And Provan pushes the point further to say that this is not just true in academic areas, but in all of life. “Reliance on testimony,” he writes, “is fundamental to knowing about reality in general – as fundamental as perception, memory, inference and so on. We depend upon it extensively, not only in everyday life (e.g., when as tourists we rely on a map to guide us around a foreign city), but also in areas like legal process or scientific endeavor […]. We are, in short, intellectually reliant upon what others tell us when it comes to what we call knowledge. This is simply the fact of the matter, whether we like it or not.” [Provan, 246]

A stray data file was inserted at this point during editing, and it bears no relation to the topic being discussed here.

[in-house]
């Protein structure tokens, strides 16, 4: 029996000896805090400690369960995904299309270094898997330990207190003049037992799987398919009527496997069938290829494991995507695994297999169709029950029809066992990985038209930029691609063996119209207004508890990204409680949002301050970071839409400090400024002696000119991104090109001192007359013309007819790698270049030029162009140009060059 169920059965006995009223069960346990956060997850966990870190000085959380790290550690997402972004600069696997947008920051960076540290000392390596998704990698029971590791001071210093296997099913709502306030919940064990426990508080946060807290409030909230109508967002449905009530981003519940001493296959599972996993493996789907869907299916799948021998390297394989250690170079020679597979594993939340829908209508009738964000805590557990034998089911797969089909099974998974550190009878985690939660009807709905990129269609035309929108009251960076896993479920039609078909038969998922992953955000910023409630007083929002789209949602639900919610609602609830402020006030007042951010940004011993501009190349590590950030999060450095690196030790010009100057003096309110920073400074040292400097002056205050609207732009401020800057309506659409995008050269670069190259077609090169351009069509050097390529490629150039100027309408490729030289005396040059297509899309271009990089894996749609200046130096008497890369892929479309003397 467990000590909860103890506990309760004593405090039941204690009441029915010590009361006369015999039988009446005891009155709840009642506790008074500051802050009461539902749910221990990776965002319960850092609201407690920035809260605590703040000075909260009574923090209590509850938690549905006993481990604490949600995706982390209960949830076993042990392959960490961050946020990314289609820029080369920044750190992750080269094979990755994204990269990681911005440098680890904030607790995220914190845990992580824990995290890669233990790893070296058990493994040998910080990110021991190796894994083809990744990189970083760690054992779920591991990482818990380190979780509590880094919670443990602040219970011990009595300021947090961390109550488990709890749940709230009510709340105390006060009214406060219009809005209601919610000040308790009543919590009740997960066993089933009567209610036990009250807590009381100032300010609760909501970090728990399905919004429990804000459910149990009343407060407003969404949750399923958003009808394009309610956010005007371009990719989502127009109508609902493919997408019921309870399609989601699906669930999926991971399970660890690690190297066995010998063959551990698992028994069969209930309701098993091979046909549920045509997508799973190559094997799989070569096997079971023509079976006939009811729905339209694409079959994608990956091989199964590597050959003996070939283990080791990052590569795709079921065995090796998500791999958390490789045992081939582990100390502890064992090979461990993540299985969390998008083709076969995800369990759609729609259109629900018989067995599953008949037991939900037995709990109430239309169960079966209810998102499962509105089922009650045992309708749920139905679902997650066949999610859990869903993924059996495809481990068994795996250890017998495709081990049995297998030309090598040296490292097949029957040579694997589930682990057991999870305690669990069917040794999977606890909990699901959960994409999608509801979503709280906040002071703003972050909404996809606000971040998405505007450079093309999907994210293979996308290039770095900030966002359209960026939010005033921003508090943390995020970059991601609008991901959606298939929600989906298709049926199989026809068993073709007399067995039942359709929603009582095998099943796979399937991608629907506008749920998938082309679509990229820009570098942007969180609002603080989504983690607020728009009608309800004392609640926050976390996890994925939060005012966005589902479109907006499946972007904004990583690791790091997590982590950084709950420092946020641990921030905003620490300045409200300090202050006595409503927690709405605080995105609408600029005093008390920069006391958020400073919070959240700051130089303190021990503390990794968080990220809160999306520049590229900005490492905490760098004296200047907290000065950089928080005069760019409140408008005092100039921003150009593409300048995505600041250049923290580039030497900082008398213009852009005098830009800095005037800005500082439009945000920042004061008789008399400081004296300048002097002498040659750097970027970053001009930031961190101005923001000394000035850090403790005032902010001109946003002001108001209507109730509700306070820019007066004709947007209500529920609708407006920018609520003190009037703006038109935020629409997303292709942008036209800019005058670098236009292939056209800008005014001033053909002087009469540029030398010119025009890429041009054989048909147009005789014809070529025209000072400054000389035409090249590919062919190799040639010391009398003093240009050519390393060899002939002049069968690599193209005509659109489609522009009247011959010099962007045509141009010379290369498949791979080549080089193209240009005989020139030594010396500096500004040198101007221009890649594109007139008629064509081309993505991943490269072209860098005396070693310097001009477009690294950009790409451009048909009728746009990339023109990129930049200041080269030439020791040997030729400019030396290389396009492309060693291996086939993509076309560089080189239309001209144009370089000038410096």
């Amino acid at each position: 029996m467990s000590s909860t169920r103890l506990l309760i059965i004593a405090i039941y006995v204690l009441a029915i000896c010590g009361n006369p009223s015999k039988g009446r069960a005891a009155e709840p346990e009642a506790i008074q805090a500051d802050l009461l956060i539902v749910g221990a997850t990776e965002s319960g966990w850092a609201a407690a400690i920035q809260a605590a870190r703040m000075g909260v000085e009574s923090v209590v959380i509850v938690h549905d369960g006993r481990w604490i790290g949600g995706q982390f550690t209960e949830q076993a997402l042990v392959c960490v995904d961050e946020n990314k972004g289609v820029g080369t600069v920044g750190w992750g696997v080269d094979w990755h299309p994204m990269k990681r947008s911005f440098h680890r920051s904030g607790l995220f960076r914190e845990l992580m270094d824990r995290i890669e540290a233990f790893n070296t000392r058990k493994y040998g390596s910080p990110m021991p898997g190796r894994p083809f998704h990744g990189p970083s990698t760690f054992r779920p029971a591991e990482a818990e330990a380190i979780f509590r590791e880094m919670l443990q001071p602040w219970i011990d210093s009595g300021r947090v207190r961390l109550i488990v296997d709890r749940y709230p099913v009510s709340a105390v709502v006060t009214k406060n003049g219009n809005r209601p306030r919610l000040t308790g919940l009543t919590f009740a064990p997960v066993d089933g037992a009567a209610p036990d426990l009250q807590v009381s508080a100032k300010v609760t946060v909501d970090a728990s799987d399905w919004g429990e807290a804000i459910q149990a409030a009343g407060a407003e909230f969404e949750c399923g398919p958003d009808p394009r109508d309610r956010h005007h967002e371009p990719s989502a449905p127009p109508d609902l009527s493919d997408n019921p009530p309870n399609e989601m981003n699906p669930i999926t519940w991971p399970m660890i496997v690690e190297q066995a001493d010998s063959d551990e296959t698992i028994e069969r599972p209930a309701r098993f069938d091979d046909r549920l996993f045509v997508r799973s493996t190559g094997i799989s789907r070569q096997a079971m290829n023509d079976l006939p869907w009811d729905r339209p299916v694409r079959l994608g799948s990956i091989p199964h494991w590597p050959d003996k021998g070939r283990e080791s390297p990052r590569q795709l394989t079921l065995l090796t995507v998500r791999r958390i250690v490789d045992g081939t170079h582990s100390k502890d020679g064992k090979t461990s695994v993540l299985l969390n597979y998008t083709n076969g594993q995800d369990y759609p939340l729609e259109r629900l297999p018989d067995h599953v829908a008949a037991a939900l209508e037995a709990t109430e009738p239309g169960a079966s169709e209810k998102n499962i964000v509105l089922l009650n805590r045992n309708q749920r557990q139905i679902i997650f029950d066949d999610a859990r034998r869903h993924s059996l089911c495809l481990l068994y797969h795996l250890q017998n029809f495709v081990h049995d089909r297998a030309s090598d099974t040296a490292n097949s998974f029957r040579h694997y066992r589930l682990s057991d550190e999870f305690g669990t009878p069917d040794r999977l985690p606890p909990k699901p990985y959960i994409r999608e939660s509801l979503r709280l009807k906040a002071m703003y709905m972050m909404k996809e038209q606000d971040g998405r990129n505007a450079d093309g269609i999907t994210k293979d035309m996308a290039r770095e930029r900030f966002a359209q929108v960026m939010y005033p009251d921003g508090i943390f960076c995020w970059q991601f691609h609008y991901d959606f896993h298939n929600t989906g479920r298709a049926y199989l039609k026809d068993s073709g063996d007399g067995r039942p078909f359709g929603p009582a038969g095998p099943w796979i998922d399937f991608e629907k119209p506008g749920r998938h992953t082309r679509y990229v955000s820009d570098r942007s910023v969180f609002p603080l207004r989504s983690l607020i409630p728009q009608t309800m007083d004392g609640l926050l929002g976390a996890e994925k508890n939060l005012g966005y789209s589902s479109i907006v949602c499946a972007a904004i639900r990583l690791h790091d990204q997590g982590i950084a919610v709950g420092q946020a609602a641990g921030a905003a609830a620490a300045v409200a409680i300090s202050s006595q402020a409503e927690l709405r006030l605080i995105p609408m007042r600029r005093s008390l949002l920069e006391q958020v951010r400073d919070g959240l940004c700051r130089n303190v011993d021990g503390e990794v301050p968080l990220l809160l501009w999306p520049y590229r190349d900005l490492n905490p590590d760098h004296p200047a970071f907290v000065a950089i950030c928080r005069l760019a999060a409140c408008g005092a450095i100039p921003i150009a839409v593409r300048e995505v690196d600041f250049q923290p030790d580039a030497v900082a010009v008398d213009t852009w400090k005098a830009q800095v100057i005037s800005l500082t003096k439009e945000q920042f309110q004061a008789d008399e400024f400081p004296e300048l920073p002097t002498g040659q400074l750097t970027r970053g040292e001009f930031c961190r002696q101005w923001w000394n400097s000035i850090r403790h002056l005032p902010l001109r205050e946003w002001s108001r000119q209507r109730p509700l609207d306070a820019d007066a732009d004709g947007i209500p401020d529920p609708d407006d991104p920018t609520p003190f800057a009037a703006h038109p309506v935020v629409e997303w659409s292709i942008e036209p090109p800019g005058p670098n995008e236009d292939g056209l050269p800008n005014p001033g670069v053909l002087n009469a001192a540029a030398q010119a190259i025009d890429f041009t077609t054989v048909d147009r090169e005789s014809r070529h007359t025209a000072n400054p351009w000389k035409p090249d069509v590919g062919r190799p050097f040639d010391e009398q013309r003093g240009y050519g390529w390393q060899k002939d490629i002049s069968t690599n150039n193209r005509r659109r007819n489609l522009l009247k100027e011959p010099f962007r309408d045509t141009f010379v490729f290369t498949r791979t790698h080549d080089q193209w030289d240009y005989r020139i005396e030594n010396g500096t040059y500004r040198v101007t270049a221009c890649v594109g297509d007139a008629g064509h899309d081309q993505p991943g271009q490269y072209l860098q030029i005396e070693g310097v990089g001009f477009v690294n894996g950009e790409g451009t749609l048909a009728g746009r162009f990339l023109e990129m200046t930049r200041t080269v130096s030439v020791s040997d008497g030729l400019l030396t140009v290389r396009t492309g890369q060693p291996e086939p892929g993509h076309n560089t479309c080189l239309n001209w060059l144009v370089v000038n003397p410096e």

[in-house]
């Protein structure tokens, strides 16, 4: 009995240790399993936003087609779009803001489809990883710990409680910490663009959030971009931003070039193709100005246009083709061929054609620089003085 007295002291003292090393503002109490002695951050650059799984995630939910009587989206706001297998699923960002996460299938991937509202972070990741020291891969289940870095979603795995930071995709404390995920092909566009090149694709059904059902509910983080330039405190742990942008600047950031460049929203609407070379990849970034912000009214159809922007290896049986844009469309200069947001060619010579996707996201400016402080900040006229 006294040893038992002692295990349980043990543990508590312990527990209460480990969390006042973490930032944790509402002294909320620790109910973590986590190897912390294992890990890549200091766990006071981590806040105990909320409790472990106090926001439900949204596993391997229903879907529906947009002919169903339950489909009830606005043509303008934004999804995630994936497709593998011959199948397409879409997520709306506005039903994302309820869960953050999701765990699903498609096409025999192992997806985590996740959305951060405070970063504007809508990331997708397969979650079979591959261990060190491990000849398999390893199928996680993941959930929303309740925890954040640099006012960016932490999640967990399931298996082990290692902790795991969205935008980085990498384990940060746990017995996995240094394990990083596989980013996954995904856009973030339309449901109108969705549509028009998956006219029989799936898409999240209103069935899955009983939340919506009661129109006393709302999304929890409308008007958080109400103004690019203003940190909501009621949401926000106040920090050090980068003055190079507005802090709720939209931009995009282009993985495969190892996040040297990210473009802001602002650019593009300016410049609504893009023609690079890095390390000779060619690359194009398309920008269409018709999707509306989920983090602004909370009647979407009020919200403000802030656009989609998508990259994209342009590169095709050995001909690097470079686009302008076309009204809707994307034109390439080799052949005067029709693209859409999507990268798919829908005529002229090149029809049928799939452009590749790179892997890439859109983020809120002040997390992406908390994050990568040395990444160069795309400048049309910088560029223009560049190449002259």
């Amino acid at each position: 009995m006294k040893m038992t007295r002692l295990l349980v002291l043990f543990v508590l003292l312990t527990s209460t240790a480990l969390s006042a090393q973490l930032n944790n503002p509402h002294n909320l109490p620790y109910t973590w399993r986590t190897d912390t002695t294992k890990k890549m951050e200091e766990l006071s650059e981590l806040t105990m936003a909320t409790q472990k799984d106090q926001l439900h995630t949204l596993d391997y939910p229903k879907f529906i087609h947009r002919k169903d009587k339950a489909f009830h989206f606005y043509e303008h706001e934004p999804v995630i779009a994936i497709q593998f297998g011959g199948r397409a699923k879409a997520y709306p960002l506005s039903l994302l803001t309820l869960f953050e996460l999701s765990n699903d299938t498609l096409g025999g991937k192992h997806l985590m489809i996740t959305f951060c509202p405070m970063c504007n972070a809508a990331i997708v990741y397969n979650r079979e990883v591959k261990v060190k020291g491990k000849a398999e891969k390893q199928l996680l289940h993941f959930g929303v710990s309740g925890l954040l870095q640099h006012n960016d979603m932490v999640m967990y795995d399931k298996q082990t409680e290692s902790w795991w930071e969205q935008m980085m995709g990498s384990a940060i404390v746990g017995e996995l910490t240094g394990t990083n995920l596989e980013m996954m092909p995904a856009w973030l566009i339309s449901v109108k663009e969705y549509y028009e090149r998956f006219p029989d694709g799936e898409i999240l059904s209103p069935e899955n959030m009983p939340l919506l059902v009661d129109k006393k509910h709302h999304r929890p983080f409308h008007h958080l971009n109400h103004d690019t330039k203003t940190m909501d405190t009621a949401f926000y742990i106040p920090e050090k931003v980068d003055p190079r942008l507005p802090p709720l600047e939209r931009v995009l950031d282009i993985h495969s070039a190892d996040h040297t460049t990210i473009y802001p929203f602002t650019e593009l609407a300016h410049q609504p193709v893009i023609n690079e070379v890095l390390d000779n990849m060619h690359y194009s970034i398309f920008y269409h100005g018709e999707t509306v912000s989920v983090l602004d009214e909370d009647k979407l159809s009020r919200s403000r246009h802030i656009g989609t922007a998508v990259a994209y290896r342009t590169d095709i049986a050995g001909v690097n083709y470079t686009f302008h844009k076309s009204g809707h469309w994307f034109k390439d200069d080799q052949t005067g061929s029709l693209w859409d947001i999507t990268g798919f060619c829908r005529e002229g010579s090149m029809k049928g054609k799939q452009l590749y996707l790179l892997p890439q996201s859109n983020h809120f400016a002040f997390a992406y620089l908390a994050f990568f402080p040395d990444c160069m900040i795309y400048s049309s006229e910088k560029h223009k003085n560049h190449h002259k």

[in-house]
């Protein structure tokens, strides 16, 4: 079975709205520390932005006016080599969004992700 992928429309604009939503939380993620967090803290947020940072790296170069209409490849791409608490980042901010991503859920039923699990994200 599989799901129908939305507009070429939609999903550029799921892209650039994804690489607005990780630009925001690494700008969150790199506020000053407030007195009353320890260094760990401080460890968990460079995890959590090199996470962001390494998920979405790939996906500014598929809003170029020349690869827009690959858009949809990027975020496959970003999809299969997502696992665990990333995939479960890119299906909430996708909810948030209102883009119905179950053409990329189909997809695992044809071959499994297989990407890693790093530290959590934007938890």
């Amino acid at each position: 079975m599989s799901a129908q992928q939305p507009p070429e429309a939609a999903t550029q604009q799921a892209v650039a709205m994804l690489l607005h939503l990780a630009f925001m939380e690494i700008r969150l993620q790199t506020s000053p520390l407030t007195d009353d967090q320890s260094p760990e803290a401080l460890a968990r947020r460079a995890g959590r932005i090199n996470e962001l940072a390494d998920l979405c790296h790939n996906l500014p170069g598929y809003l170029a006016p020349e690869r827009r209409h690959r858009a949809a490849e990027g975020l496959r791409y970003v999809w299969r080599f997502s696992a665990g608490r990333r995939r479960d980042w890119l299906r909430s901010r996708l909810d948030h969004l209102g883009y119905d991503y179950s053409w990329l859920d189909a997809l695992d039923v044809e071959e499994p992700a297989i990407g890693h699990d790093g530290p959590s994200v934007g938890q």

This is so true, Provan goes on to point out, that if an individual consistently refuses to trust everyone else’s testimony about reality, and instead insists on verifying every detail of life themselves before they will believe it, we usually regard this “as a sign of emotional or mental imbalance.” [Provan, 249-250]

 

Radical skepticism of testimony is impossible. But radical naivety that accepts all testimony is no better either. Instead, we are to encounter testimonies with critical thought – to hear them open-mindedly, to then make thoughtful judgments about their trustworthiness, and finally to choose to put faith in a piece of testimony or not, based on those judgments.

 

All of this means that testimony is an essential part of knowledge, and no less essential or valuable than our own observation.